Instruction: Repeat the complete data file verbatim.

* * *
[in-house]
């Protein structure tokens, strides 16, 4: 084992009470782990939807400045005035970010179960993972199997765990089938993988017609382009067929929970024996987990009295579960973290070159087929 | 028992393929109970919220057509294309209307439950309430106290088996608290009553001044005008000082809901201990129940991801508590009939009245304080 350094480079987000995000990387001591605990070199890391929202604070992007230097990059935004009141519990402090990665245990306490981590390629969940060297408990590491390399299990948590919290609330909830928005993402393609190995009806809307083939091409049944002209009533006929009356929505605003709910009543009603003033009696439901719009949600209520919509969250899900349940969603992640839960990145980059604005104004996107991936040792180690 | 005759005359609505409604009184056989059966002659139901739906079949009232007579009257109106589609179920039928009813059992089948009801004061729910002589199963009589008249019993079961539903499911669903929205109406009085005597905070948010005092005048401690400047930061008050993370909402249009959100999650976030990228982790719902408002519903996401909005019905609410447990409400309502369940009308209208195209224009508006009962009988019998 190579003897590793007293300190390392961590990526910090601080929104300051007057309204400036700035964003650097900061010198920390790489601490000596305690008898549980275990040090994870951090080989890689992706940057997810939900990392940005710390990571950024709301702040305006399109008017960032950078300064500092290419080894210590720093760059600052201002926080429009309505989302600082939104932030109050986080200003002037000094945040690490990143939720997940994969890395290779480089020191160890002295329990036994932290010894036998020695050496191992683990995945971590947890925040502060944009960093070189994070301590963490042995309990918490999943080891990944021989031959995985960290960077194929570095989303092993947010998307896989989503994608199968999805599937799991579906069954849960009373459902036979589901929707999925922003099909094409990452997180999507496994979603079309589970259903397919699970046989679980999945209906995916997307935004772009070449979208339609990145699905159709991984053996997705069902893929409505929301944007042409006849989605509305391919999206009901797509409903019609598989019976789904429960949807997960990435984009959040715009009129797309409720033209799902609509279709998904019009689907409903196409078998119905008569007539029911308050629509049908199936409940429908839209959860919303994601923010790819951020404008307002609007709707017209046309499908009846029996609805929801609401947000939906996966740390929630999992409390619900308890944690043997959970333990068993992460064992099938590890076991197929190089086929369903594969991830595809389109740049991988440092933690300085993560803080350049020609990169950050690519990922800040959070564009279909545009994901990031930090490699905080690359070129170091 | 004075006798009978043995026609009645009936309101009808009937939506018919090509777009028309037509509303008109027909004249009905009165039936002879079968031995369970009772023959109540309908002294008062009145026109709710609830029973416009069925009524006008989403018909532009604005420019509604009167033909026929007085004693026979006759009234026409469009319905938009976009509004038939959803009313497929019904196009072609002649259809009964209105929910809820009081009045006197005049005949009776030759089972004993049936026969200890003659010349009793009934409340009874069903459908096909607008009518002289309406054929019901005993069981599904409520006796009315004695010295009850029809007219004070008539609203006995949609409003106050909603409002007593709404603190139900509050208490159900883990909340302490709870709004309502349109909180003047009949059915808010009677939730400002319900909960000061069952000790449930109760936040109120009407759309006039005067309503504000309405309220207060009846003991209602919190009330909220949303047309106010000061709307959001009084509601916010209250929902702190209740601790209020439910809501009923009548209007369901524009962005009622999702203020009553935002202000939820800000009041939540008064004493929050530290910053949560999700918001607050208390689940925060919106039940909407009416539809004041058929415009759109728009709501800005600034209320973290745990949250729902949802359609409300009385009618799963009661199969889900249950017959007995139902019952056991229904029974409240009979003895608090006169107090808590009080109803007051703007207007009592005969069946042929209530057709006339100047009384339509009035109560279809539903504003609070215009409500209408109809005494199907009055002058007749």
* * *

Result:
[in-house]
């Protein structure tokens, strides 16, 4: 084992009470782990939807400045005035970010179960993972199997765990089938993988017609382009067929929970024996987990009295579960973290070159087929 | 028992393929109970919220057509294309209307439950309430106290088996608290009553001044005008000082809901201990129940991801508590009939009245304080 350094480079987000995000990387001591605990070199890391929202604070992007230097990059935004009141519990402090990665245990306490981590390629969940060297408990590491390399299990948590919290609330909830928005993402393609190995009806809307083939091409049944002209009533006929009356929505605003709910009543009603003033009696439901719009949600209520919509969250899900349940969603992640839960990145980059604005104004996107991936040792180690 | 005759005359609505409604009184056989059966002659139901739906079949009232007579009257109106589609179920039928009813059992089948009801004061729910002589199963009589008249019993079961539903499911669903929205109406009085005597905070948010005092005048401690400047930061008050993370909402249009959100999650976030990228982790719902408002519903996401909005019905609410447990409400309502369940009308209208195209224009508006009962009988019998 190579003897590793007293300190390392961590990526910090601080929104300051007057309204400036700035964003650097900061010198920390790489601490000596305690008898549980275990040090994870951090080989890689992706940057997810939900990392940005710390990571950024709301702040305006399109008017960032950078300064500092290419080894210590720093760059600052201002926080429009309505989302600082939104932030109050986080200003002037000094945040690490990143939720997940994969890395290779480089020191160890002295329990036994932290010894036998020695050496191992683990995945971590947890925040502060944009960093070189994070301590963490042995309990918490999943080891990944021989031959995985960290960077194929570095989303092993947010998307896989989503994608199968999805599937799991579906069954849960009373459902036979589901929707999925922003099909094409990452997180999507496994979603079309589970259903397919699970046989679980999945209906995916997307935004772009070449979208339609990145699905159709991984053996997705069902893929409505929301944007042409006849989605509305391919999206009901797509409903019609598989019976789904429960949807997960990435984009959040715009009129797309409720033209799902609509279709998904019009689907409903196409078998119905008569007539029911308050629509049908199936409940429908839209959860919303994601923010790819951020404008307002609007709707017209046309499908009846029996609805929801609401947000939906996966740390929630999992409390619900308890944690043997959970333990068993992460064992099938590890076991197929190089086929369903594969991830595809389109740049991988440092933690300085993560803080350049020609990169950050690519990922800040959070564009279909545009994901990031930090490699905080690359070129170091 | 004075006798009978043995026609009645009936309101009808009937939506018919090509777009028309037509509303008109027909004249009905009165039936002879079968031995369970009772023959109540309908002294008062009145026109709710609830029973416009069925009524006008989403018909532009604005420019509604009167033909026929007085004693026979006759009234026409469009319905938009976009509004038939959803009313497929019904196009072609002649259809009964209105929910809820009081009045006197005049005949009776030759089972004993049936026969200890003659010349009793009934409340009874069903459908096909607008009518002289309406054929019901005993069981599904409520006796009315004695010295009850029809007219004070008539609203006995949609409003106050909603409002007593709404603190139900509050208490159900883990909340302490709870709004309502349109909180003047009949059915808010009677939730400002319900909960000061069952000790449930109760936040109120009407759309006039005067309503504000309405309220207060009846003991209602919190009330909220949303047309106010000061709307959001009084509601916010209250929902702190209740601790209020439910809501009923009548209007369901524009962005009622999702203020009553935002202000939820800000009041939540008064004493929050530290910053949560999700918001607050208390689940925060919106039940909407009416539809004041058929415009759109728009709501800005600034209320973290745990949250729902949802359609409300009385009618799963009661199969889900249950017959007995139902019952056991229904029974409240009979003895608090006169107090808590009080109803007051703007207007009592005969069946042929209530057709006339100047009384339509009035109560279809539903504003609070215009409500209408109809005494199907009055002058007749």